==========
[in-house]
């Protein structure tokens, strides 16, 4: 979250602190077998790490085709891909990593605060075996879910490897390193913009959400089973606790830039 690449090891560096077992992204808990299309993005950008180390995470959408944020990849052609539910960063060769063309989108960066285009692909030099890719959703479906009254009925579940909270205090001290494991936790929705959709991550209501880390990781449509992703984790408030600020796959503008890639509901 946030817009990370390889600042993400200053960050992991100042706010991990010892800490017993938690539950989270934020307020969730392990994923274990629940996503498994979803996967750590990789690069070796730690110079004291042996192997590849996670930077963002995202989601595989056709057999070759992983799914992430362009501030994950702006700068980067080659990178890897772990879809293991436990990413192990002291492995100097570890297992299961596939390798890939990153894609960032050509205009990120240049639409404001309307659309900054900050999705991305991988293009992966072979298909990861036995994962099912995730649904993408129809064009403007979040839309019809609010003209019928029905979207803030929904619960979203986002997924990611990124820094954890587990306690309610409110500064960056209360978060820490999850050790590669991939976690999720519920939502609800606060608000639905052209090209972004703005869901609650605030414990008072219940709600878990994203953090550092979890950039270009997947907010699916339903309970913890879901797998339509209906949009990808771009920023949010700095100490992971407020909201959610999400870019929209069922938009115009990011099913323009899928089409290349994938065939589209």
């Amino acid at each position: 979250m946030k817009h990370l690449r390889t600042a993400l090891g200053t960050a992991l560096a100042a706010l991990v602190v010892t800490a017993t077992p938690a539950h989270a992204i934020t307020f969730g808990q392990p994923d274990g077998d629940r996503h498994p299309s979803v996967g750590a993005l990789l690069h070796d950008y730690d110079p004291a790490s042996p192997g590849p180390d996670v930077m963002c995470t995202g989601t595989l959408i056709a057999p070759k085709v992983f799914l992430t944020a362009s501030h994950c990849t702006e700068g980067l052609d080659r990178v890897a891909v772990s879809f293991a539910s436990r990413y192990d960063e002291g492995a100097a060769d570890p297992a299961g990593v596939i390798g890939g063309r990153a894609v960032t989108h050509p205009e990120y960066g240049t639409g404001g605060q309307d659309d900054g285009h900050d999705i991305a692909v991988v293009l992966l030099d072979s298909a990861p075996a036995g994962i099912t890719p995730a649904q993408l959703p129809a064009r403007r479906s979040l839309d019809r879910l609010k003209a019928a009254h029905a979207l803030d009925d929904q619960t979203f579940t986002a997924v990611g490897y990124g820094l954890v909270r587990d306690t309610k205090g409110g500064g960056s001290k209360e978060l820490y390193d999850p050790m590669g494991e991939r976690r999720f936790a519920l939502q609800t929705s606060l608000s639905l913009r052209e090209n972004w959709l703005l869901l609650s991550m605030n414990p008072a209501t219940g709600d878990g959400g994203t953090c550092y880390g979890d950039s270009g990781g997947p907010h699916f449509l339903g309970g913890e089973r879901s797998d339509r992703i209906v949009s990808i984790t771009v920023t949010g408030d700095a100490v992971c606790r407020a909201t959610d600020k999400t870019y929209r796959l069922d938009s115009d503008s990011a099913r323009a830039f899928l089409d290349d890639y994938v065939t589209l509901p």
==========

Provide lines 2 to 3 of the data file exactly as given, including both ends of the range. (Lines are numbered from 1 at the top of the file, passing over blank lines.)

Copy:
């Protein structure tokens, strides 16, 4: 979250602190077998790490085709891909990593605060075996879910490897390193913009959400089973606790830039 690449090891560096077992992204808990299309993005950008180390995470959408944020990849052609539910960063060769063309989108960066285009692909030099890719959703479906009254009925579940909270205090001290494991936790929705959709991550209501880390990781449509992703984790408030600020796959503008890639509901 946030817009990370390889600042993400200053960050992991100042706010991990010892800490017993938690539950989270934020307020969730392990994923274990629940996503498994979803996967750590990789690069070796730690110079004291042996192997590849996670930077963002995202989601595989056709057999070759992983799914992430362009501030994950702006700068980067080659990178890897772990879809293991436990990413192990002291492995100097570890297992299961596939390798890939990153894609960032050509205009990120240049639409404001309307659309900054900050999705991305991988293009992966072979298909990861036995994962099912995730649904993408129809064009403007979040839309019809609010003209019928029905979207803030929904619960979203986002997924990611990124820094954890587990306690309610409110500064960056209360978060820490999850050790590669991939976690999720519920939502609800606060608000639905052209090209972004703005869901609650605030414990008072219940709600878990994203953090550092979890950039270009997947907010699916339903309970913890879901797998339509209906949009990808771009920023949010700095100490992971407020909201959610999400870019929209069922938009115009990011099913323009899928089409290349994938065939589209």
């Amino acid at each position: 979250m946030k817009h990370l690449r390889t600042a993400l090891g200053t960050a992991l560096a100042a706010l991990v602190v010892t800490a017993t077992p938690a539950h989270a992204i934020t307020f969730g808990q392990p994923d274990g077998d629940r996503h498994p299309s979803v996967g750590a993005l990789l690069h070796d950008y730690d110079p004291a790490s042996p192997g590849p180390d996670v930077m963002c995470t995202g989601t595989l959408i056709a057999p070759k085709v992983f799914l992430t944020a362009s501030h994950c990849t702006e700068g980067l052609d080659r990178v890897a891909v772990s879809f293991a539910s436990r990413y192990d960063e002291g492995a100097a060769d570890p297992a299961g990593v596939i390798g890939g063309r990153a894609v960032t989108h050509p205009e990120y960066g240049t639409g404001g605060q309307d659309d900054g285009h900050d999705i991305a692909v991988v293009l992966l030099d072979s298909a990861p075996a036995g994962i099912t890719p995730a649904q993408l959703p129809a064009r403007r479906s979040l839309d019809r879910l609010k003209a019928a009254h029905a979207l803030d009925d929904q619960t979203f579940t986002a997924v990611g490897y990124g820094l954890v909270r587990d306690t309610k205090g409110g500064g960056s001290k209360e978060l820490y390193d999850p050790m590669g494991e991939r976690r999720f936790a519920l939502q609800t929705s606060l608000s639905l913009r052209e090209n972004w959709l703005l869901l609650s991550m605030n414990p008072a209501t219940g709600d878990g959400g994203t953090c550092y880390g979890d950039s270009g990781g997947p907010h699916f449509l339903g309970g913890e089973r879901s797998d339509r992703i209906v949009s990808i984790t771009v920023t949010g408030d700095a100490v992971c606790r407020a909201t959610d600020k999400t870019y929209r796959l069922d938009s115009d503008s990011a099913r323009a830039f899928l089409d290349d890639y994938v065939t589209l509901p």